Sunday, February 23, 2014

Thoughts of a Transit Commuter

(Yes I realize this has nothing to do with Canada winning Gold this morning, Mike is judging me slightly for this...he said I should write a hockey related post, I told him to leave me alone and get his own blog.)
I grew up in a town with no public transit. No wait I lied, we had a bus service for a month when I was in high school. My first foray into "commuting" was attempting to catch that bus for a whole afternoon with some friends from school. We drove to city hall to get the schedule, and then drove to a bus stop to meet the bus. But alas, there was no bus. So then we drove to another stop to catch the fabled bus, and still no bus. We spent the afternoon driving around to try to use public transit. How ironic (don't you think?).

This lack of a bus was probably a good indication for the overall experience of public transit: frustration and disappointment at waiting for non existent buses.
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In Halifax I got more comfortable with using transit, but driving or walking was my commute of choice. Even after moving to Toronto, I stayed car dependant, and I would still walk 30 minutes vs paying 3 dollars for TTC. But then EVERYTHING CHANGED. Just kidding, not much changed except I started working downtown, and Mike started working slightly north of the city so he gets our car everyday. This leaves me, for the first time in my life, a regular public transit user.

Even though I am walking distance to work, I use the subway/bus system most days for tutoring. I have gotten comfortable with the rush hour commute, the slew of people at union station, the "schedule" of the buses. I have even downloaded a few e-books to keep me entertained. It is legit.

Don't get me wrong, there is still a slew of mishaps (accidentally missing my stop on the subway, 45 minute waits for busses etc.) but I don't actually mind the TTC (GASP!). I know it could be better (more subways/LRTs would be nice!) but compared to Toronto driving, it is a little more relaxing. I can listen to music, read a magazine/book, or just do nothing. On a positive day I look at my time commuting as "free time". On a not so positive day I miss the bus, and wait for 45 minutes is the freezing rain with wet feet, and complain about it for 3 months.

One thing commuting has given me is ample fodder for blog post material:

If you are TTC commuter you may have noticed that on the big scary exit turnstiles there is a sign that says no bicycles. I noticed this one day and had a chuckle, thinking "Who was the one goof that tried to get their bike through the turnstile"...and then I googled and found this:
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From the blog.to article, this happens once or twice a week. Apparently there are a lot of goofs that make that sign worthy.

Not stopping there, normal people do a lot of strange things while using the TTC. I have witnessed seemingly average business men and women, who I assume deal with people on a functioning level on a daily basis degrade to reflections of our palaeolithic ancestors:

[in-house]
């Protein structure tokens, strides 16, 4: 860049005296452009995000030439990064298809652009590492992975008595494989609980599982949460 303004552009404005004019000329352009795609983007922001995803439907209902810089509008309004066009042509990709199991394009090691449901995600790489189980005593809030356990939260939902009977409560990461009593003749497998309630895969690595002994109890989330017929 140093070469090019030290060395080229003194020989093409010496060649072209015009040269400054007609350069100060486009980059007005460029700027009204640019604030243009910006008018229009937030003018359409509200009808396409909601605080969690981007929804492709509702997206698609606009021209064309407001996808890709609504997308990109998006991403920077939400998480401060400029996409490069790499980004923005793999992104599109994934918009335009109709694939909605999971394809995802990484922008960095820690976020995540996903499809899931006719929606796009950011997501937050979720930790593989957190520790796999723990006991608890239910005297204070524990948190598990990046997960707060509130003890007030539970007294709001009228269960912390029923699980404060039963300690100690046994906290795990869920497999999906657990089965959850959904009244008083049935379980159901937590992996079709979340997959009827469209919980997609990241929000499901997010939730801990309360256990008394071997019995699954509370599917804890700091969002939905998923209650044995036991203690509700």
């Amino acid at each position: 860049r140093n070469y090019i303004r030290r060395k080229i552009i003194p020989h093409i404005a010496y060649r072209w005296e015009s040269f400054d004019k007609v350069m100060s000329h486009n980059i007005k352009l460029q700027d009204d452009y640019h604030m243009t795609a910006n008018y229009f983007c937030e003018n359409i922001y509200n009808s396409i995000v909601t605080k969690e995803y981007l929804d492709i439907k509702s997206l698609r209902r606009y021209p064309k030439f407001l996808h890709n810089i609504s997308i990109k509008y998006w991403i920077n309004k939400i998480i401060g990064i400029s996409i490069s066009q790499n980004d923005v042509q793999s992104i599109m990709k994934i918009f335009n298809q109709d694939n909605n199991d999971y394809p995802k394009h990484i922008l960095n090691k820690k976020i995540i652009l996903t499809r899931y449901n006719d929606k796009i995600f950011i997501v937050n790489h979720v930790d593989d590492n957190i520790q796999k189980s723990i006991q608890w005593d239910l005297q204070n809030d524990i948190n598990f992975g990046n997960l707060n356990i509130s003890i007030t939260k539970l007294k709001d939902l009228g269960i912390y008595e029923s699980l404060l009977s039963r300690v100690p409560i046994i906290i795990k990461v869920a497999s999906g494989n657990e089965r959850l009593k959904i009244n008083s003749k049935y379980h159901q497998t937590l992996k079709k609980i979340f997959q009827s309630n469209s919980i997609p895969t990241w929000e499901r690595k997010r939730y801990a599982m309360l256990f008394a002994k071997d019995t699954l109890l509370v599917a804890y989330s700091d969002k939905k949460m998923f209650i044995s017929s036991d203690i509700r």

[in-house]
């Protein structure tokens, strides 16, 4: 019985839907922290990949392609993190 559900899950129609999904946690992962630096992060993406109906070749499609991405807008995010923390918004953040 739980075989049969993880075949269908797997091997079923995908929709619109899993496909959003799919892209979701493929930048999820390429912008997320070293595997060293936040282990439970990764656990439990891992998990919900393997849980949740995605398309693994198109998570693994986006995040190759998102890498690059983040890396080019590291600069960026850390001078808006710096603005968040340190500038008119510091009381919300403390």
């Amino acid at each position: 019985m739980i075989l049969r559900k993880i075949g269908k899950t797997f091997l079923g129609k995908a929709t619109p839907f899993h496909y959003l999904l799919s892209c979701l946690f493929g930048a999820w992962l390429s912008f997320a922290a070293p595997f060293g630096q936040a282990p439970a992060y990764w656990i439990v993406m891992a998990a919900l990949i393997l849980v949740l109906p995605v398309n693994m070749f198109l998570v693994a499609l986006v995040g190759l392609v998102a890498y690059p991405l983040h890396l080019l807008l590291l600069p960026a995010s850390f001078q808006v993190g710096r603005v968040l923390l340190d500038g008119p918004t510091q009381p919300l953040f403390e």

"Ugh. stop. next. move."
"Seat. Mine. [point]"

Or the slightly more poetic on a crowded subway/bus: "BACK THE $%!# UP"

People can get very territorial during the crowded rush hour commute. Once after waiting FOREVER for a late bus at Lawrence Station, the bus finally arrived, and people were very polite letting people get off the bus. But behind the calm fa├žade of Canadian politeness was a quick eyeing of the rest of the anxious crowd. You could almost hear people thinking "If you cut in front of me I WILL CUT YOU!" At that moment I realized if humans are near vicious after waiting for 20 extra minutes for a bus, what will happen in a hypothetical post apocalyptic world.  Hunger games could be more accurate than we all imagine...dun dun dunnnnn.

But if that is actually the future I will be prepared. Using transit has made me walk more than driving ever could. On an average week I am walking at least 10 km extra, and that doesn't even include all the in station walking. (Side note, it gives me great personal satisfaction to take the stairs and pass the CROWD waiting for the escalator..heehee).
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 Plus, even though when I moved to Toronto I vowed to never run for a Subway (they come every 2 minutes, there is no need to run for one), I will still run for a bus that comes only every 20 minutes when it is -20 degs out. Who needs the gym when you have commuting!

In conclusion, as much as commuting can be frustrating (45 mins wait for a bus, sorry I can't get over it), I can use it as free time, get some exercise, and roll my eyes at the people who run for the subway.

What is your favourite/least favourite way of commuting? Feel free to share some of your best/worst commuting stories in the comments!



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